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Measurement and Modeling of Ozone and Nitrogen Oxides Produced by Laser Breakdown in OxygenNitrogen Atmospheres

Volume 57, Number 11 (Nov. 2003) Page 1442-1450

Gornushkin, Igor B.; Stevenson, Chris L.; Galbács, Gábor; Smith, Ben W.; Winefordner, James D.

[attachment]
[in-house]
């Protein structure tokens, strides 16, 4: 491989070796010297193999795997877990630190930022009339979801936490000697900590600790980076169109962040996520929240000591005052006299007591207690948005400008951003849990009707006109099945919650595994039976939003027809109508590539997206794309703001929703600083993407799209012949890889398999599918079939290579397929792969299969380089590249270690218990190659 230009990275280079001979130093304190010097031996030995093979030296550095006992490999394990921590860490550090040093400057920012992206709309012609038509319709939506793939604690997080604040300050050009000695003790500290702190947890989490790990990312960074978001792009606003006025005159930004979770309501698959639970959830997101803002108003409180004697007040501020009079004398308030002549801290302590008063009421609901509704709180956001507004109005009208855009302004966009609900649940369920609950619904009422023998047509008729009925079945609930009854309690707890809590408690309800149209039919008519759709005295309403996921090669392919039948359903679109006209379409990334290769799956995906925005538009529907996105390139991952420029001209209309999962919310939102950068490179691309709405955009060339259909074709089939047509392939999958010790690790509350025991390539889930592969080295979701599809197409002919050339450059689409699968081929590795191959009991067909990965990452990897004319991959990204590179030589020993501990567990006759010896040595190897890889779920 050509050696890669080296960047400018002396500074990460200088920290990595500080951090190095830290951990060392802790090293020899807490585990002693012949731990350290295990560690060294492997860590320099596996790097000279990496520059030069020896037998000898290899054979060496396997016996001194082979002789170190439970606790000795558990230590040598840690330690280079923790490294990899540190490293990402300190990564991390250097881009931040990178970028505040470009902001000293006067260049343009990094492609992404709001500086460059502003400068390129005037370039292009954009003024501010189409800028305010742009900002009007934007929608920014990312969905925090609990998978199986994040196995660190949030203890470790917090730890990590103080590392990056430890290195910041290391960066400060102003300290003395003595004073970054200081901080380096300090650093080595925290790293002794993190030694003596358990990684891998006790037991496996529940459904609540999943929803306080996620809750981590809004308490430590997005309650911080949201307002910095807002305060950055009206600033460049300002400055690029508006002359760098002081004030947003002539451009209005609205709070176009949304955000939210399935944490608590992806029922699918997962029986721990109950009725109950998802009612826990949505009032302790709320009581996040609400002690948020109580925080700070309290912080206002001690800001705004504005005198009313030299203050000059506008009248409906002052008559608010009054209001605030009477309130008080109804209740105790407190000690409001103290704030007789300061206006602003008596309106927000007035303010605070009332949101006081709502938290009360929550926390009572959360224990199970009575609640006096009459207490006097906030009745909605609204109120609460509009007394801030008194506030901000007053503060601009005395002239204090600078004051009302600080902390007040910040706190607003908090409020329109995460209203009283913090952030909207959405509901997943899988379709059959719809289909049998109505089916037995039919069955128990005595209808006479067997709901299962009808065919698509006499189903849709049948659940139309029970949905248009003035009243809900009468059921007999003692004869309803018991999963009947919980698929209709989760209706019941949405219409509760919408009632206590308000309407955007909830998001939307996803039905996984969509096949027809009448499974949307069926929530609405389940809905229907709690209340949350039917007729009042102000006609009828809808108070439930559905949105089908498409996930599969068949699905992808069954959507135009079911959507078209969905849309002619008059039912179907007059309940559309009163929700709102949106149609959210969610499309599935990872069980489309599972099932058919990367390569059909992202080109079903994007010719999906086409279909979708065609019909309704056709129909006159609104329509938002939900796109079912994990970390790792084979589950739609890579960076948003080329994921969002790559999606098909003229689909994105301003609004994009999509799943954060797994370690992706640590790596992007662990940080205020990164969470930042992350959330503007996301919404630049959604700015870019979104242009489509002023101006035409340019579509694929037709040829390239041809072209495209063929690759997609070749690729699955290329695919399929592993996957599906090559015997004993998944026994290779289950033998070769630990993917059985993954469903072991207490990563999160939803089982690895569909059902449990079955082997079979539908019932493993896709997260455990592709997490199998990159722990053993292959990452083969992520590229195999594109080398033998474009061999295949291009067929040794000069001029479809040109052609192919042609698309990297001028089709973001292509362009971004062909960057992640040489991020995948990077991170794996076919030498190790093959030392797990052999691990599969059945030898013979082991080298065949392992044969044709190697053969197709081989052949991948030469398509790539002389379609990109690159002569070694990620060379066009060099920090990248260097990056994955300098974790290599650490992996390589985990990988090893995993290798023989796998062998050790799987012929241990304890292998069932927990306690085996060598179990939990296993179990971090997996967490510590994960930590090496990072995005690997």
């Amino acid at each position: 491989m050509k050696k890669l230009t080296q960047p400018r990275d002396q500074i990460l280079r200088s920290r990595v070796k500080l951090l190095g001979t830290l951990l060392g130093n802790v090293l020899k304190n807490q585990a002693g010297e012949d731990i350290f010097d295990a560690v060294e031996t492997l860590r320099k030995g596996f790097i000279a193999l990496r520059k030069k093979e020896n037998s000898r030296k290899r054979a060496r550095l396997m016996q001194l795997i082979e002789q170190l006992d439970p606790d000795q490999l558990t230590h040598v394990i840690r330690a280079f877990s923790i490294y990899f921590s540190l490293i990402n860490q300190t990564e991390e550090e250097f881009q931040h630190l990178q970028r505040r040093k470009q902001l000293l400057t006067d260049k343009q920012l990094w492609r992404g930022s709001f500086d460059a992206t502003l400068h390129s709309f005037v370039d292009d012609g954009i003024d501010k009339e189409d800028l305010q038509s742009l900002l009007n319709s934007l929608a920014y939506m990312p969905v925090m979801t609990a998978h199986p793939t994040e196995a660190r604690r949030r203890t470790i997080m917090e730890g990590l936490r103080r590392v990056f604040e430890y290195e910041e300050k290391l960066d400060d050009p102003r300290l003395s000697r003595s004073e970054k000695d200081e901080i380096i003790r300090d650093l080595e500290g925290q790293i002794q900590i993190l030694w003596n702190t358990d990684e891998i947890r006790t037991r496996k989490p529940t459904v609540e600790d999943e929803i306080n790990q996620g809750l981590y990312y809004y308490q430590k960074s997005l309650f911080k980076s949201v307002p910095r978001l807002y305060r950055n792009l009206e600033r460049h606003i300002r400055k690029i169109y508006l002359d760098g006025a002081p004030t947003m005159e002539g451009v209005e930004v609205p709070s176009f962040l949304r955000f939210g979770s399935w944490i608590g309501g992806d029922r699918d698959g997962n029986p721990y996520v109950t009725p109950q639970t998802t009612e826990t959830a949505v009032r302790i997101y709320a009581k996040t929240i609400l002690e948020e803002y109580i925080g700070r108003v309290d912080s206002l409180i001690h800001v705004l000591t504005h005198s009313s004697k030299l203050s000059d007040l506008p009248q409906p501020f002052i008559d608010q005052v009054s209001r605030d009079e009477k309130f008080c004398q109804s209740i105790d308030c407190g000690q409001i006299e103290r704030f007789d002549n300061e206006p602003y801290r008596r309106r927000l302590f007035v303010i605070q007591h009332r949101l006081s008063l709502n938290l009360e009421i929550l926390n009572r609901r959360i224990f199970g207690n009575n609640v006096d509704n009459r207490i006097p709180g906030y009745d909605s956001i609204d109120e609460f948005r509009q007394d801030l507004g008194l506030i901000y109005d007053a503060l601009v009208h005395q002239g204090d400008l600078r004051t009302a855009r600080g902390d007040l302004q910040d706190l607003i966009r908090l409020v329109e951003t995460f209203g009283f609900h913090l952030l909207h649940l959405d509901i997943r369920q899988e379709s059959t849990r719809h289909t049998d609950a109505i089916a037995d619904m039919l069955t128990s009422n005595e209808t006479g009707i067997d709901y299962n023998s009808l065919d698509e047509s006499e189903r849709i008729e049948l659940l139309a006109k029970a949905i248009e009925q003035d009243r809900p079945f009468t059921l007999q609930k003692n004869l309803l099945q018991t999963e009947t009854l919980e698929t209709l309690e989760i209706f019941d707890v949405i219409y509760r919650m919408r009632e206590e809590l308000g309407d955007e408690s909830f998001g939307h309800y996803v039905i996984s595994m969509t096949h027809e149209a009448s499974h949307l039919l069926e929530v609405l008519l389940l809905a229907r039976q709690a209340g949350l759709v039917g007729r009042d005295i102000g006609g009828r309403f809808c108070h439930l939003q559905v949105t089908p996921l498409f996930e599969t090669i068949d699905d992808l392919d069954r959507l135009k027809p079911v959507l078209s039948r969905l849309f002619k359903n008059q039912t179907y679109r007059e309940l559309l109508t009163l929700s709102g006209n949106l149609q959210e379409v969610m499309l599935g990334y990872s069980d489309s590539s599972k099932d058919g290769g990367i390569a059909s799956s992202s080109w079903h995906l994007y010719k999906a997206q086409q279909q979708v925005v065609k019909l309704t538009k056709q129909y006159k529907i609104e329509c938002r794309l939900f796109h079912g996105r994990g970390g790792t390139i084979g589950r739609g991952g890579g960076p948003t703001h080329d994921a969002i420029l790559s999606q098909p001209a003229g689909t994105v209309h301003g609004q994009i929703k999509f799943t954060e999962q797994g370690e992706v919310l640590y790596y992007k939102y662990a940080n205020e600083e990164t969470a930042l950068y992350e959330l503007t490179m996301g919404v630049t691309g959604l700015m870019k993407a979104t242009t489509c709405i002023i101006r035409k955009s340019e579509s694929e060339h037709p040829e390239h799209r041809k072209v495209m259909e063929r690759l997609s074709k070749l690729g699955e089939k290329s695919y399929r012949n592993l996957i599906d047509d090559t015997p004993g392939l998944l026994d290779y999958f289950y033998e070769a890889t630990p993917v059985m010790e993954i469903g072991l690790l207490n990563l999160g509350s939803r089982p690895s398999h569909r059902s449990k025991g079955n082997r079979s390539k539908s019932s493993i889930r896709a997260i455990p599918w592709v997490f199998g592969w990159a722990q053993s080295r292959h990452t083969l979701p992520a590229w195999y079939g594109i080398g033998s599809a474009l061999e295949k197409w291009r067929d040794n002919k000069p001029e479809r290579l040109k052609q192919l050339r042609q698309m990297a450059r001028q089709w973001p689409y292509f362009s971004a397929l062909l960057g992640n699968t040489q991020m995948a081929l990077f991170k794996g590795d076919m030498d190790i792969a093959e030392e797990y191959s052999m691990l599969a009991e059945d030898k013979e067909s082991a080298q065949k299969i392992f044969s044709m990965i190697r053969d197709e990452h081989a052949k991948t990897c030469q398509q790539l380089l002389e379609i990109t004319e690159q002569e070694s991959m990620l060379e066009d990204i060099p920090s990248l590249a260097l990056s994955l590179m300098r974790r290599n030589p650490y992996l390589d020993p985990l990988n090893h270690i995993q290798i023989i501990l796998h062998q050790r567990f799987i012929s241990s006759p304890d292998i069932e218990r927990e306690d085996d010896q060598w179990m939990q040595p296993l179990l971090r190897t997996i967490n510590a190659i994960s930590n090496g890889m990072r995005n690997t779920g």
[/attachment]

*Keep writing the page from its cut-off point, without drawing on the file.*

The production of ozone and nitrogen oxides was studied during multiple laser breakdown in oxygen-nitrogen mixtures at atmospheric pressure. About 2000 laser shots at 1010 W cm-2 were delivered into a sealed reaction chamber. The chamber with a long capillary was designed to measure absorption of O3, NO, and NO2 as a function of the number of laser shots. The light source for absorption measurements was the continuum radiation emitted by the plasma during the first 0.2 μs of its evolution. A kinetic model was developed that encompassed the principal chemical reactions between the major atmospheric components and the products of laser breakdown. In the model, the laser plasma was treated as a source of nitric oxide and atomic oxygen, whose rates of production were calculated using measured absorption by NO, NO2, and O3. The calculated concentration profiles for NO, NO2, and O3 were in good agreement with measured profiles over a time scale of 0-200 s. The steady-state concentration of ozone was measured in a flow cell in air. For a single breakdown in air, the estimated steady-state yield of ozone was 2 × 1012 molecules, which agreed with the model prediction. This study can be of importance for general understanding of laser plasma chemistry and for elucidating the nature of spectral interferences and matrix effects that may take place in applied spectrochemical analysis.